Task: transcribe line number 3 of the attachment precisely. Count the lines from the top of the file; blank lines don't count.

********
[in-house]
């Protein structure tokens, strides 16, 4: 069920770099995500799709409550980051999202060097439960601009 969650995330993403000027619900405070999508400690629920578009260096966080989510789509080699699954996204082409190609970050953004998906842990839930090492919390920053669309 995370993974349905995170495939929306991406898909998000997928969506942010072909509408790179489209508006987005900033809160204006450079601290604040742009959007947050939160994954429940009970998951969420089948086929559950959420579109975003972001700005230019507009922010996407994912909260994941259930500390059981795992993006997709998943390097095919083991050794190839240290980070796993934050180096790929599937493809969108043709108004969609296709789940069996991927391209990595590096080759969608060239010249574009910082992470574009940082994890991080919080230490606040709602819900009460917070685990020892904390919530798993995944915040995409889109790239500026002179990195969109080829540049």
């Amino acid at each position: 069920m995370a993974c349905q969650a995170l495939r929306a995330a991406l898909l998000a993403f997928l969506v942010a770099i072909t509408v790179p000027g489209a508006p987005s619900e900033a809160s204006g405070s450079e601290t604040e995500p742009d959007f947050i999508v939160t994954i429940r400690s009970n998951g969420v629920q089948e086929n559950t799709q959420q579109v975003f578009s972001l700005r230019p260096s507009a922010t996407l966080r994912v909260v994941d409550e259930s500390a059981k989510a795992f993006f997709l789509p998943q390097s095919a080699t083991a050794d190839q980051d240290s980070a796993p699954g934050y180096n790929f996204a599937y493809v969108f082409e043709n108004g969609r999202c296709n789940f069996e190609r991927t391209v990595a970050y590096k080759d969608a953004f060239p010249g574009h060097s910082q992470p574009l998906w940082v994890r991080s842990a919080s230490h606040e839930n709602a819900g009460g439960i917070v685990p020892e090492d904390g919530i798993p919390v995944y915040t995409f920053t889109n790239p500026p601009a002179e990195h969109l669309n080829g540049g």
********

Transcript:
């Amino acid at each position: 069920m995370a993974c349905q969650a995170l495939r929306a995330a991406l898909l998000a993403f997928l969506v942010a770099i072909t509408v790179p000027g489209a508006p987005s619900e900033a809160s204006g405070s450079e601290t604040e995500p742009d959007f947050i999508v939160t994954i429940r400690s009970n998951g969420v629920q089948e086929n559950t799709q959420q579109v975003f578009s972001l700005r230019p260096s507009a922010t996407l966080r994912v909260v994941d409550e259930s500390a059981k989510a795992f993006f997709l789509p998943q390097s095919a080699t083991a050794d190839q980051d240290s980070a796993p699954g934050y180096n790929f996204a599937y493809v969108f082409e043709n108004g969609r999202c296709n789940f069996e190609r991927t391209v990595a970050y590096k080759d969608a953004f060239p010249g574009h060097s910082q992470p574009l998906w940082v994890r991080s842990a919080s230490h606040e839930n709602a819900g009460g439960i917070v685990p020892e090492d904390g919530i798993p919390v995944y915040t995409f920053t889109n790239p500026p601009a002179e990195h969109l669309n080829g540049g």